Architects: BLOCO Arquitetos
Project: Modern Brazilian Home
Authors: Daniel Mangabeira, Henrique Coutinho, Matheus Seco
Collaborators: Victor Machado, Marina Lira
Location: Brasilia, Brazil
Area 400.0 m2
Project Year 2017
Photography: Haruo Mikami
This modern Brazilian home is located in a rural area, 40km away from the city center of Brasília. The topography has a slight downward slope towards the back of the lot, where a valley with native vegetation dominates the view.
The program was distributed in two perpendicular pavilions positioned on slightly different levels. Both pavilions are slightly elevated from the ground for two main reasons: to allow the preservation of the existing topography and to prevent small animals such as insects and lizards, from entering the house. The swimming pool is located in a third plateau that was positioned on a lower level. The first pavilion is where the living room, veranda, garage and other services are located. The second pavilion, close to the swimming pool, houses the bedrooms. Two open elevated walkways connect both pavilions. The idea was to maximize the direct contact with the local weather conditions such as wind, smell and sound during the daily use of the house.
All the construction materials were chosen based on two main premises: they should age well under the natural weather conditions wherever needed without the need for constant maintenance and they should never “hide” their “natural” appearance under layers of plaster or paint. Exposed concrete was used in the structure and fixed furniture such as the dining table, benches, wood-fired oven and the shelves. Polished concrete was used for the internal floors. Only one type of sandblasted natural stone was used in all external floors, including inside the swimming pool. One type of plywood was used in parts of the furniture, combined with pieces of bespoke ironwork. A single layer of 12 cm thick solid ceramic bricks was used to build all the walls, thus the structural columns are never embedded inside the partitions.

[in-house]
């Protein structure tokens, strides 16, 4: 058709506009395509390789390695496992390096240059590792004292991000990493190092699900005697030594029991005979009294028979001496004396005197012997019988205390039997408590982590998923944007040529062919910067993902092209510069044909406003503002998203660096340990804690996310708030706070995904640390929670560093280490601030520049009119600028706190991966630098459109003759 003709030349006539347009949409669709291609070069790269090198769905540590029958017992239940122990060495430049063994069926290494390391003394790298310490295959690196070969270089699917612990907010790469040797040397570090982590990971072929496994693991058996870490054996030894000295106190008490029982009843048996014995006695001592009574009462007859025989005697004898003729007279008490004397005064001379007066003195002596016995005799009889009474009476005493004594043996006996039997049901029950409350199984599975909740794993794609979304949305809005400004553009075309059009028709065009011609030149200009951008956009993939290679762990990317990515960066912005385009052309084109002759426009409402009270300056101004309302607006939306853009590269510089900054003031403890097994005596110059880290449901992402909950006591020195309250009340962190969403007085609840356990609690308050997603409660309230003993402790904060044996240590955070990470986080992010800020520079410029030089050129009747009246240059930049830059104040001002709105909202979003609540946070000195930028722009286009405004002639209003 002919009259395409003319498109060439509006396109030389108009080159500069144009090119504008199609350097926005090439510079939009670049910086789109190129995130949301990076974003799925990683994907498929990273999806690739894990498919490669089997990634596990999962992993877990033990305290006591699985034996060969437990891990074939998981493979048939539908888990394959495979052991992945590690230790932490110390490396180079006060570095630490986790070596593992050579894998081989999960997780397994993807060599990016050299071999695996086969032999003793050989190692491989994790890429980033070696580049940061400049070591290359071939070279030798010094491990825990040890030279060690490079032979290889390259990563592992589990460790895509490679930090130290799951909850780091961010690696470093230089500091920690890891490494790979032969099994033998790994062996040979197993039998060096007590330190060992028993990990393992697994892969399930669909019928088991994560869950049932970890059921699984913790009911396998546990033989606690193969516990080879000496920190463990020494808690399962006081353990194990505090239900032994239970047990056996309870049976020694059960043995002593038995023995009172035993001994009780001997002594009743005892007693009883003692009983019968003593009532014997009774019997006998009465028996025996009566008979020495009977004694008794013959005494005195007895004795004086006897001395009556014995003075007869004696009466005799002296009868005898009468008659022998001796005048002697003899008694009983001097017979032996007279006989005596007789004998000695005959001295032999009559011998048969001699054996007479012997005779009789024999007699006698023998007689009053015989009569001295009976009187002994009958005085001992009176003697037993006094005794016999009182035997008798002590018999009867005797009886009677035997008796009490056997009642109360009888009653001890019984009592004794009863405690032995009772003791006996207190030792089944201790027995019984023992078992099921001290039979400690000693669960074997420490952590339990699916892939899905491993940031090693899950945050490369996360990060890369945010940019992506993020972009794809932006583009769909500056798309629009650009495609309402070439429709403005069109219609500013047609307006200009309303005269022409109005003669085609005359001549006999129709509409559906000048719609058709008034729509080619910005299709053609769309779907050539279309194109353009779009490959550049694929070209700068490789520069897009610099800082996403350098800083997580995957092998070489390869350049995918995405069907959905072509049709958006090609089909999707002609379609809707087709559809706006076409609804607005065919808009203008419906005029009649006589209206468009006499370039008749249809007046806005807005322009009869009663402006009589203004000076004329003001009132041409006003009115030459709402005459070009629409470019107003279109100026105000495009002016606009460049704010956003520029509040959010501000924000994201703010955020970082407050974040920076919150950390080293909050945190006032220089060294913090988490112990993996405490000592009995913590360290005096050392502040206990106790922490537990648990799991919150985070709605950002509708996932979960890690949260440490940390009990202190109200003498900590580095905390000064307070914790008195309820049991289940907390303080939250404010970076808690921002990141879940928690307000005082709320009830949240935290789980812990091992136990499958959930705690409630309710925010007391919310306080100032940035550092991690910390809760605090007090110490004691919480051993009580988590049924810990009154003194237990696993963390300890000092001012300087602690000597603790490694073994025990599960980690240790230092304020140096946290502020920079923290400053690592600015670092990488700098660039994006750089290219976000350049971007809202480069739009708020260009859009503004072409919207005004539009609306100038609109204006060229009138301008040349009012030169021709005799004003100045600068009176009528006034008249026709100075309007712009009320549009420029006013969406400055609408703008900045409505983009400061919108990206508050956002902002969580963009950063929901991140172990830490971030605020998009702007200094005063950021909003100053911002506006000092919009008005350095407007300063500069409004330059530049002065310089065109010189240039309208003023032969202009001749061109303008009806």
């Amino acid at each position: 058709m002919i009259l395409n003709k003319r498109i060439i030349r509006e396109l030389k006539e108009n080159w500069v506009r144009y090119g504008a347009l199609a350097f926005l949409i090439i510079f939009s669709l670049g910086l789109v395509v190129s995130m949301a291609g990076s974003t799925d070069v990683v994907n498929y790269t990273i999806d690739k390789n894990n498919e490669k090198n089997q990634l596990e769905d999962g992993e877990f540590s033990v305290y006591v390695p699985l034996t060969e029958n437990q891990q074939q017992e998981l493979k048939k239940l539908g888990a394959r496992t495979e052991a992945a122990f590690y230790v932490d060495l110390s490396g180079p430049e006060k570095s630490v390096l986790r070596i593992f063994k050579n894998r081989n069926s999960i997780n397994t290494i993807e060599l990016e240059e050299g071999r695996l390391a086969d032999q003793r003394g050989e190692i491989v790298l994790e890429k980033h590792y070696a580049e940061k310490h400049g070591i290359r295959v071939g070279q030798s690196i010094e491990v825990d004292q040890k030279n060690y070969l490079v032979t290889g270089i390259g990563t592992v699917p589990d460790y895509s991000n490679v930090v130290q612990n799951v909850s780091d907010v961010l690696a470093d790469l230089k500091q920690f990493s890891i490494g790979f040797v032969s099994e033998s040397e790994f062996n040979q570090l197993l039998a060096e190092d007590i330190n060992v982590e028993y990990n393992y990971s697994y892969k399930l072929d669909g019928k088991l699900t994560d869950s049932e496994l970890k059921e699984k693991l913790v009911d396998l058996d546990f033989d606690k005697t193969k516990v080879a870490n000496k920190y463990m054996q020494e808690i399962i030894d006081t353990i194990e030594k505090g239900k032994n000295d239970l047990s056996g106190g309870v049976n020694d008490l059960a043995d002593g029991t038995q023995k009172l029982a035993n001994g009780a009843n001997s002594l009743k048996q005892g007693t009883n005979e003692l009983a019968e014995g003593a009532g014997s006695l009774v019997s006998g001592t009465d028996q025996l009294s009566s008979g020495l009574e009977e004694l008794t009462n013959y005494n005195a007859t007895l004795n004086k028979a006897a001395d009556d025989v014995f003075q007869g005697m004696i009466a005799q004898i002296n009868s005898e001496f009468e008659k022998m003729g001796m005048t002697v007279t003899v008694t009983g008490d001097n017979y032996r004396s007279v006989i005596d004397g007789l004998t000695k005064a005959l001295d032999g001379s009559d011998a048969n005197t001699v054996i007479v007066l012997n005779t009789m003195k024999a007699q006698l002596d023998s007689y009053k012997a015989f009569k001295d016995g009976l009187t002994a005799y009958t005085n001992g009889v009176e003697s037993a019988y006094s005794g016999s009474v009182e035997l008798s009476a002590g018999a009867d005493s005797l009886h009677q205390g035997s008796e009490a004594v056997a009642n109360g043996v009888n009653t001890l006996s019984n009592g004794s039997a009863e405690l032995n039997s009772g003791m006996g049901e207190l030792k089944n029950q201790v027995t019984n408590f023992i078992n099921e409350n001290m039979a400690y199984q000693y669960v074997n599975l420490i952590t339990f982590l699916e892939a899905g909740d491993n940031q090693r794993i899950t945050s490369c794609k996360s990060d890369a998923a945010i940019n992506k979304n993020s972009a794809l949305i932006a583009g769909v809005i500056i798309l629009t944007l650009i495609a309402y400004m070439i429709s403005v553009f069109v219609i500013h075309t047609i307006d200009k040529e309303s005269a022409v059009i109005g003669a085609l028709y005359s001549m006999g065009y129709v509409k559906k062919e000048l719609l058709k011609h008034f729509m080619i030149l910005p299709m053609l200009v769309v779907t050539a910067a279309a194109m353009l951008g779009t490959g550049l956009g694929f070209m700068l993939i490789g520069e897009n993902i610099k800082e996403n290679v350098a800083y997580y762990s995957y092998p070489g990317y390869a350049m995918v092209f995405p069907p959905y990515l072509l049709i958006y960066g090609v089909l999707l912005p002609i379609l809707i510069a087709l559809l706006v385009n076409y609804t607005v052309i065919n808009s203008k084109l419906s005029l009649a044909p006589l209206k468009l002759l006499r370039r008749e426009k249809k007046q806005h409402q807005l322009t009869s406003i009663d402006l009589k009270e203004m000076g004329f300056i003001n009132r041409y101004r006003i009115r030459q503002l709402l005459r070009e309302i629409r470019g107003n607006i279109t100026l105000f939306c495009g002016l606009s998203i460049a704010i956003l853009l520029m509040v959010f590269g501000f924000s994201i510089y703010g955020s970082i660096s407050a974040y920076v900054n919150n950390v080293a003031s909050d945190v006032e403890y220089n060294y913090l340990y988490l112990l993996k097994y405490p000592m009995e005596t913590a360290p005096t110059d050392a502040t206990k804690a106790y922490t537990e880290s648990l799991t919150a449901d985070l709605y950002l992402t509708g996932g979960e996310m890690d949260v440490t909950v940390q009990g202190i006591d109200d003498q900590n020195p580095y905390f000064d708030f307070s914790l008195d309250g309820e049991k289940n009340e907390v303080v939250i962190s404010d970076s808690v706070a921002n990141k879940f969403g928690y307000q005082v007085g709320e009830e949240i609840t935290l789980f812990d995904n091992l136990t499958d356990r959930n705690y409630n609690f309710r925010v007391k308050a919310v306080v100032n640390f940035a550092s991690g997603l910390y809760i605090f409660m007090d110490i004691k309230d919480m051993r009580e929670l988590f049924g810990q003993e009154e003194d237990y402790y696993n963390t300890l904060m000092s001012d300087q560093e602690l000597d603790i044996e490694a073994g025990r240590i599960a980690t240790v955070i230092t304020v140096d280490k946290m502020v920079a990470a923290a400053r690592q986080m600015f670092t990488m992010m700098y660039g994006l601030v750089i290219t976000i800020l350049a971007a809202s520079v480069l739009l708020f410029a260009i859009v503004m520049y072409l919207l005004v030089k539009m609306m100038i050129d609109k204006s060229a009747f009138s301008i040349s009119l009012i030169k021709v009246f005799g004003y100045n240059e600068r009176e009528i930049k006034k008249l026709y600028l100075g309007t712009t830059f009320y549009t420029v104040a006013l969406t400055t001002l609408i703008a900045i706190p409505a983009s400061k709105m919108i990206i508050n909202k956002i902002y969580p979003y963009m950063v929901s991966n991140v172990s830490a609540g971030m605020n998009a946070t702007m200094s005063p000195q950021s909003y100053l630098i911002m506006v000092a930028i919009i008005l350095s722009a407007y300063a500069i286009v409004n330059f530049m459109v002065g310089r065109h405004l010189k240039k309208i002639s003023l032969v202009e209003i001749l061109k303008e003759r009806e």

The mild temperatures of the local weather allowed us to dismiss any extra insulation. The local labor had extensive knowledge for building the brickwork, however, it didn’t have any previous experience in building exposed concrete. Therefore, instead of trying to achieve a smooth finishing for the concrete, we decided to assume all the imperfections that were inherent to the building process. Marks left by the timber shuttering were not sanded away and minor defects were not corrected.
All the bathrooms have roofless internal gardens that allow natural light and ventilation. A brickwork lattice covers two levels of a concrete structure that works as water tower, creating room for the water heating equipment underneath it. The landscape design aims to restore many specimens from the original landscape of Brazilian Savannah.